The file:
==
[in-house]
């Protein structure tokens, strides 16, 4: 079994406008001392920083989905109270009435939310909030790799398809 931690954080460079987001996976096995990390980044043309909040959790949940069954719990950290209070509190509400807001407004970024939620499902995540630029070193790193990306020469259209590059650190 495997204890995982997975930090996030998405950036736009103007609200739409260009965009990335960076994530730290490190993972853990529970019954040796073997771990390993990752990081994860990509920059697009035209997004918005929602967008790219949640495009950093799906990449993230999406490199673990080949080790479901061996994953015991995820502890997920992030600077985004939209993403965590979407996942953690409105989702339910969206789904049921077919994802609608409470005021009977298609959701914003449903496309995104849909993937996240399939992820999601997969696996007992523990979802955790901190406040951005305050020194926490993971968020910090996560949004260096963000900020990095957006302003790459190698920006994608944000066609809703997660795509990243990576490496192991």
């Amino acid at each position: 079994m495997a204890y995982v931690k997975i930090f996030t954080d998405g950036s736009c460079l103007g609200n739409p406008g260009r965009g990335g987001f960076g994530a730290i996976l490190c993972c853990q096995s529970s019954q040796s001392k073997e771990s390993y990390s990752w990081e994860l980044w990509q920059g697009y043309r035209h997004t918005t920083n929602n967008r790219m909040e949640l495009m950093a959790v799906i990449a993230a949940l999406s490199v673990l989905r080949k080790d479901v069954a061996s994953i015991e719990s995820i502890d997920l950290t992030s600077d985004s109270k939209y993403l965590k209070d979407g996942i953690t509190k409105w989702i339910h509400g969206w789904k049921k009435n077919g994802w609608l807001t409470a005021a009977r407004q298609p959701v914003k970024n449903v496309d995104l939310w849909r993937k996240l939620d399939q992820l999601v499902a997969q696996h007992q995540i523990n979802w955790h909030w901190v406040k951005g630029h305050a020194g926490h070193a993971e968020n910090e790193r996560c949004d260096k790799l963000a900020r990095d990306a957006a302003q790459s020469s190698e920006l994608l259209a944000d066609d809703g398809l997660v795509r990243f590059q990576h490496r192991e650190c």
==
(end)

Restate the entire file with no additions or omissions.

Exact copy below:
[in-house]
């Protein structure tokens, strides 16, 4: 079994406008001392920083989905109270009435939310909030790799398809 931690954080460079987001996976096995990390980044043309909040959790949940069954719990950290209070509190509400807001407004970024939620499902995540630029070193790193990306020469259209590059650190 495997204890995982997975930090996030998405950036736009103007609200739409260009965009990335960076994530730290490190993972853990529970019954040796073997771990390993990752990081994860990509920059697009035209997004918005929602967008790219949640495009950093799906990449993230999406490199673990080949080790479901061996994953015991995820502890997920992030600077985004939209993403965590979407996942953690409105989702339910969206789904049921077919994802609608409470005021009977298609959701914003449903496309995104849909993937996240399939992820999601997969696996007992523990979802955790901190406040951005305050020194926490993971968020910090996560949004260096963000900020990095957006302003790459190698920006994608944000066609809703997660795509990243990576490496192991």
């Amino acid at each position: 079994m495997a204890y995982v931690k997975i930090f996030t954080d998405g950036s736009c460079l103007g609200n739409p406008g260009r965009g990335g987001f960076g994530a730290i996976l490190c993972c853990q096995s529970s019954q040796s001392k073997e771990s390993y990390s990752w990081e994860l980044w990509q920059g697009y043309r035209h997004t918005t920083n929602n967008r790219m909040e949640l495009m950093a959790v799906i990449a993230a949940l999406s490199v673990l989905r080949k080790d479901v069954a061996s994953i015991e719990s995820i502890d997920l950290t992030s600077d985004s109270k939209y993403l965590k209070d979407g996942i953690t509190k409105w989702i339910h509400g969206w789904k049921k009435n077919g994802w609608l807001t409470a005021a009977r407004q298609p959701v914003k970024n449903v496309d995104l939310w849909r993937k996240l939620d399939q992820l999601v499902a997969q696996h007992q995540i523990n979802w955790h909030w901190v406040k951005g630029h305050a020194g926490h070193a993971e968020n910090e790193r996560c949004d260096k790799l963000a900020r990095d990306a957006a302003q790459s020469s190698e920006l994608l259209a944000d066609d809703g398809l997660v795509r990243f590059q990576h490496r192991e650190c």